Still, the main source of information for consumers about health issues is the internet, and if you want people to trust your brand, you need to connect them to sources where they can research and educate themselves. This ensures the likelihood that consumers will trust what you have to say about how your product or service, is relevant and of value to them.
Another opportunity for healthcare marketers to increase customer engagement, is to get their audience to talk about their products online. Keep in mind is that healthcare marketing is truly diverse and there's a need to understand where your audience lives online and how they prefer to make decisions. One of the best ways to do this is by adopting a consumer-centric mindset--becoming a patient and thinking like them.
• 88% of those searching for health information start with search engines – Google Complete Treatment Study
• 48% before booking, patients took over 2 weeks to research before booking an appointment**
• 57% of baby boomers have searched for healthcare and wellness information
The biggest influences patients consider when researching a doctor or medical practice are:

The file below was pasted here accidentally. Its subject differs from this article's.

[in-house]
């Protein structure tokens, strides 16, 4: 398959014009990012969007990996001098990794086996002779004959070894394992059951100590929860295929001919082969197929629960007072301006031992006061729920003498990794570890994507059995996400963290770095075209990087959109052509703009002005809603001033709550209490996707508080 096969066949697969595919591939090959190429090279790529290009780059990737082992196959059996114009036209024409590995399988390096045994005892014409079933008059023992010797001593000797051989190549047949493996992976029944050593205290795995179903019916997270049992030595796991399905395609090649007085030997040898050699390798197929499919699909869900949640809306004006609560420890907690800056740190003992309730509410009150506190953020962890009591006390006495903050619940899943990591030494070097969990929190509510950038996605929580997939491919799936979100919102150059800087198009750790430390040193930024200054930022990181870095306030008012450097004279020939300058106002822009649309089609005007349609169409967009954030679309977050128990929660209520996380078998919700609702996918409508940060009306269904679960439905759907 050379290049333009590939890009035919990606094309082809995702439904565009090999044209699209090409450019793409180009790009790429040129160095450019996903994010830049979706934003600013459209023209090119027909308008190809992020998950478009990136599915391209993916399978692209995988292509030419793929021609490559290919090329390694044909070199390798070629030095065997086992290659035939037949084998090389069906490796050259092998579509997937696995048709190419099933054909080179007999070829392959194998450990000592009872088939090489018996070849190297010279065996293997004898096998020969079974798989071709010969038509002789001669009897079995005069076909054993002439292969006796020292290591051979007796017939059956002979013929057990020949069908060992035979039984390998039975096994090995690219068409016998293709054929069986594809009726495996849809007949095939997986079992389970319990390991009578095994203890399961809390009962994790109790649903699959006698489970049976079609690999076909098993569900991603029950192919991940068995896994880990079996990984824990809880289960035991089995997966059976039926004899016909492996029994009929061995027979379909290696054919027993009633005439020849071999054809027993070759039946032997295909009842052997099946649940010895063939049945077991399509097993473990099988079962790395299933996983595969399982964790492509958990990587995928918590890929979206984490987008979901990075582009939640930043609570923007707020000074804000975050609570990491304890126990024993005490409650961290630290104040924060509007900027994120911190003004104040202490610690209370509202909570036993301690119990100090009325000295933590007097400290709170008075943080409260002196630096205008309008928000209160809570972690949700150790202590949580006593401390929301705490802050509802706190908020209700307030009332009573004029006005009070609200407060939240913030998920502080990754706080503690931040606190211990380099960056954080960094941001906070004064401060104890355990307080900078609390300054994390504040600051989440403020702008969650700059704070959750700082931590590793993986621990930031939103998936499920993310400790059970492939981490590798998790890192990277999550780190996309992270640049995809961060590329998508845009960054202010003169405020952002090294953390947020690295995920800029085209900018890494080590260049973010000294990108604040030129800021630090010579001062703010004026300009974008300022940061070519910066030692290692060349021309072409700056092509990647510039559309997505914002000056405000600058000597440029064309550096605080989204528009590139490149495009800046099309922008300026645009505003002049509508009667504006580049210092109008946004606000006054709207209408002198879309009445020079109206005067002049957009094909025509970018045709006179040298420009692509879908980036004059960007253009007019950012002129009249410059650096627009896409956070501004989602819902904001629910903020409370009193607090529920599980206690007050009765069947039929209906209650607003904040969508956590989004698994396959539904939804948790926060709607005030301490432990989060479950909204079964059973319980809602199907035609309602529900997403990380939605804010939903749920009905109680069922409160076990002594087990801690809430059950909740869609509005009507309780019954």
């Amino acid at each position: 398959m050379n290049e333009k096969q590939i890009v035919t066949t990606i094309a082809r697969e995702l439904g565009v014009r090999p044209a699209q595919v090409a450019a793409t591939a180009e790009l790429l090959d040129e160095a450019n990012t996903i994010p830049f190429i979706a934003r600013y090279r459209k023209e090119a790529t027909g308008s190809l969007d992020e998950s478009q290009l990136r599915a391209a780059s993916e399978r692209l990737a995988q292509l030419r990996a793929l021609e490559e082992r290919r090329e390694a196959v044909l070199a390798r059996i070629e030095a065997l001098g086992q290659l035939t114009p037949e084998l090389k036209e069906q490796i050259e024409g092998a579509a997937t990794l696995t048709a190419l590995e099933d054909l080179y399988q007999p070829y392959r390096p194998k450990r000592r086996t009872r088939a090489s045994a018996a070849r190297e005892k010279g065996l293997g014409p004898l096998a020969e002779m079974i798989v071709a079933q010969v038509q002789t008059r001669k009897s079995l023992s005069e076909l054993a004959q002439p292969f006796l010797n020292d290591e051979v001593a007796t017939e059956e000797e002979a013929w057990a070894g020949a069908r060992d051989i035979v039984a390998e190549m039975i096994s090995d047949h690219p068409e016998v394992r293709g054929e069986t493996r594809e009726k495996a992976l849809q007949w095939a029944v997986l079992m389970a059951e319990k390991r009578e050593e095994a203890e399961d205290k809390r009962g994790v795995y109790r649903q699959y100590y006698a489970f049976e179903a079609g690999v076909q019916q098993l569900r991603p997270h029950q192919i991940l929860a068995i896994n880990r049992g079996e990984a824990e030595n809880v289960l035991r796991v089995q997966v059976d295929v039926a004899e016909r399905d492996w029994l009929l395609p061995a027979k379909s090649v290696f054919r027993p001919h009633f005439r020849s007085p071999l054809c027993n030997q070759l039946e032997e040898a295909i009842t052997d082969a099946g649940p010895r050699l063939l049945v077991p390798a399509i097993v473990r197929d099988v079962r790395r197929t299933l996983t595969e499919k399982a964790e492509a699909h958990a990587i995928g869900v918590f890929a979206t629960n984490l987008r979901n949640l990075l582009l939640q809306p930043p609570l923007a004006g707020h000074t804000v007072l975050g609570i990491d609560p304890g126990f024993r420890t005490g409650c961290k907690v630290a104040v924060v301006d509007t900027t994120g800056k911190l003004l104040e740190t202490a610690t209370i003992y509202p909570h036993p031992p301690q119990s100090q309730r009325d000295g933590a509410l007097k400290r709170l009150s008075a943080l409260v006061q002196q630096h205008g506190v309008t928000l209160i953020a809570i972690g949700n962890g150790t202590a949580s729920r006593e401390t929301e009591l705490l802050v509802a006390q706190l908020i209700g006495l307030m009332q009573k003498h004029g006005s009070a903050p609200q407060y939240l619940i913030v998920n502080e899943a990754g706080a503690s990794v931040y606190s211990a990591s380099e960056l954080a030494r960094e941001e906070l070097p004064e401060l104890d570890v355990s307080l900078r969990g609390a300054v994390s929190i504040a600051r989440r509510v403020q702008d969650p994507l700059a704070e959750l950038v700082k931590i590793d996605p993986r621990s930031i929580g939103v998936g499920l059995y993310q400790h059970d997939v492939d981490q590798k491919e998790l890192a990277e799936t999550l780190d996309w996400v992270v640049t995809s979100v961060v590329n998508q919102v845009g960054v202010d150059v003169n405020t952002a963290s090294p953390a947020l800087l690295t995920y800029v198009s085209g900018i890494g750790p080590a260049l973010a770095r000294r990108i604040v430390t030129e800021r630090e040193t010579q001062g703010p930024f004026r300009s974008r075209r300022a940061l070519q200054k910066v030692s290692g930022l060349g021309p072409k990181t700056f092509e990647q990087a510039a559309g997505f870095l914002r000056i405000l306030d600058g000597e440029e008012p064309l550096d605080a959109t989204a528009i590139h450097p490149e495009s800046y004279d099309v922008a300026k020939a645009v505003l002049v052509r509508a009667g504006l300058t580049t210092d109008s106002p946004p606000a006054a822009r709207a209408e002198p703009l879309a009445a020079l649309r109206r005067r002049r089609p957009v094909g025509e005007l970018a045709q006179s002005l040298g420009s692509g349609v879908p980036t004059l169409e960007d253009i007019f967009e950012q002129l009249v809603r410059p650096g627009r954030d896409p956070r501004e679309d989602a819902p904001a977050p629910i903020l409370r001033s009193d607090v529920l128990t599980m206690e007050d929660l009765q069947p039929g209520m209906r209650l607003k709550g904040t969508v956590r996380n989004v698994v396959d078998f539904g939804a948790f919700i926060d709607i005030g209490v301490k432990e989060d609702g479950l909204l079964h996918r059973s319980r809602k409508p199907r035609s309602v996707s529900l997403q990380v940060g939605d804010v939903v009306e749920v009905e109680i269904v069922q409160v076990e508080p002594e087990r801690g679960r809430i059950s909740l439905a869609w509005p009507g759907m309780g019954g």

• 94%: reputation of the facility
• 90%: their insurance will be accepted by the facility
• 86%: when recommended by another physician
• 85%: the practice uses the latest technology
• 51%: when recommended by friends or family
Paid Search Behaviors:
• 26% conduct searches for more information
• 38% begin the research process
• 39% visit the website of the treatment center that they saw advertised
• 36% consider a treatment center that they saw advertised
· 43% complete their research and make purchasing decisions
· 93% of consumers understand that healthcare marketing is about promoting products and services. **
· 73% of people trust what a healthcare brand says about any healthcare service or product they offer***
In conclusion, the healthcare market is ripe with potential and holds copious opportunities for brands. Take advantage of these opportunities and focus on creating behavior-specific messaging that speaks directly to the needs of your target audience and avoid falling back on generic messages about your products or services.
About Brand Device, LLC:
Brand Device merges intelligent, strategic branding solutions with powerful, imaginative, and interactive creative driven by a team of leading healthcare marketing veterans with a rich history in promoting medical devices, hospital products, nutrition, health institutions, pharmaceuticals, direct-to-patient, and physician practices.
About Lisa Silverman: Silverman is principal of Brand-Device, LLC. As a senior account director, branding and content strategist for over 30 years, Silverman has stewarded regional and global brands with an unparalleled skill set and a proven record of success in team leadership, driving growth strategy, executing marketing communication plans, and creating billions of dollars in ROI for healthcare and financial clients.
*Google Complete Treatment Study ** Google Complete Hospital Study ***Deloitte